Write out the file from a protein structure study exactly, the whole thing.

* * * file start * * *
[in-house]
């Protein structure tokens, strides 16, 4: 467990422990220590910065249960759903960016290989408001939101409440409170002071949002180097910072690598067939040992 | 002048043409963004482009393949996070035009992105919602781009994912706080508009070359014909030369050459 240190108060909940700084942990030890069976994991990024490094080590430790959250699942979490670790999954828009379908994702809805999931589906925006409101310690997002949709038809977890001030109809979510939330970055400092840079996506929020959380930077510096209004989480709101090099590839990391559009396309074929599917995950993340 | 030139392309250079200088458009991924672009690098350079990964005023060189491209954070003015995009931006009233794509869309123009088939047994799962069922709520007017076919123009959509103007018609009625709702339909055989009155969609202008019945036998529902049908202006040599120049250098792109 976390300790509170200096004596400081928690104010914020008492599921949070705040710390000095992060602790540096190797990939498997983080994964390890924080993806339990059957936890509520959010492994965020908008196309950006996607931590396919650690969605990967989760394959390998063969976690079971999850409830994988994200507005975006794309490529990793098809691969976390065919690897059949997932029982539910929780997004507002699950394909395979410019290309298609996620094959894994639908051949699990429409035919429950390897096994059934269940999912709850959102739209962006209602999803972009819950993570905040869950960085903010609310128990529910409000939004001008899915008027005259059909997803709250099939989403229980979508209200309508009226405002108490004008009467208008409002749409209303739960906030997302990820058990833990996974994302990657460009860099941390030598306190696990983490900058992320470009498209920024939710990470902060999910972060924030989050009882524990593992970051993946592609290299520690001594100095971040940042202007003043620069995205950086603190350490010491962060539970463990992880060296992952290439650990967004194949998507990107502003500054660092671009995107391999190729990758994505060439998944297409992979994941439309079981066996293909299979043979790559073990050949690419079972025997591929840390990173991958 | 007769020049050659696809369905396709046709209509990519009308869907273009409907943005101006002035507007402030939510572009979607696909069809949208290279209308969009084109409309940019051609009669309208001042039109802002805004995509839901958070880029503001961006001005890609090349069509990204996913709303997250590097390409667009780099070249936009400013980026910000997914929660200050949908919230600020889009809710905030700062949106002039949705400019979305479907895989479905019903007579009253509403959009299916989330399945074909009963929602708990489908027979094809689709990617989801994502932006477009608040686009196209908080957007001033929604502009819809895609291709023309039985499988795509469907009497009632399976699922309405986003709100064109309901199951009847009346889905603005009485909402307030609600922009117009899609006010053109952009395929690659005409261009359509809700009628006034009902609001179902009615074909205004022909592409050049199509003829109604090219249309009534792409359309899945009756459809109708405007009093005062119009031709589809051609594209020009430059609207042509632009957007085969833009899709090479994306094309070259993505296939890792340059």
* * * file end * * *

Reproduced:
[in-house]
């Protein structure tokens, strides 16, 4: 467990422990220590910065249960759903960016290989408001939101409440409170002071949002180097910072690598067939040992 | 002048043409963004482009393949996070035009992105919602781009994912706080508009070359014909030369050459 240190108060909940700084942990030890069976994991990024490094080590430790959250699942979490670790999954828009379908994702809805999931589906925006409101310690997002949709038809977890001030109809979510939330970055400092840079996506929020959380930077510096209004989480709101090099590839990391559009396309074929599917995950993340 | 030139392309250079200088458009991924672009690098350079990964005023060189491209954070003015995009931006009233794509869309123009088939047994799962069922709520007017076919123009959509103007018609009625709702339909055989009155969609202008019945036998529902049908202006040599120049250098792109 976390300790509170200096004596400081928690104010914020008492599921949070705040710390000095992060602790540096190797990939498997983080994964390890924080993806339990059957936890509520959010492994965020908008196309950006996607931590396919650690969605990967989760394959390998063969976690079971999850409830994988994200507005975006794309490529990793098809691969976390065919690897059949997932029982539910929780997004507002699950394909395979410019290309298609996620094959894994639908051949699990429409035919429950390897096994059934269940999912709850959102739209962006209602999803972009819950993570905040869950960085903010609310128990529910409000939004001008899915008027005259059909997803709250099939989403229980979508209200309508009226405002108490004008009467208008409002749409209303739960906030997302990820058990833990996974994302990657460009860099941390030598306190696990983490900058992320470009498209920024939710990470902060999910972060924030989050009882524990593992970051993946592609290299520690001594100095971040940042202007003043620069995205950086603190350490010491962060539970463990992880060296992952290439650990967004194949998507990107502003500054660092671009995107391999190729990758994505060439998944297409992979994941439309079981066996293909299979043979790559073990050949690419079972025997591929840390990173991958 | 007769020049050659696809369905396709046709209509990519009308869907273009409907943005101006002035507007402030939510572009979607696909069809949208290279209308969009084109409309940019051609009669309208001042039109802002805004995509839901958070880029503001961006001005890609090349069509990204996913709303997250590097390409667009780099070249936009400013980026910000997914929660200050949908919230600020889009809710905030700062949106002039949705400019979305479907895989479905019903007579009253509403959009299916989330399945074909009963929602708990489908027979094809689709990617989801994502932006477009608040686009196209908080957007001033929604502009819809895609291709023309039985499988795509469907009497009632399976699922309405986003709100064109309901199951009847009346889905603005009485909402307030609600922009117009899609006010053109952009395929690659005409261009359509809700009628006034009902609001179902009615074909205004022909592409050049199509003829109604090219249309009534792409359309899945009756459809109708405007009093005062119009031709589809051609594209020009430059609207042509632009957007085969833009899709090479994306094309070259993505296939890792340059």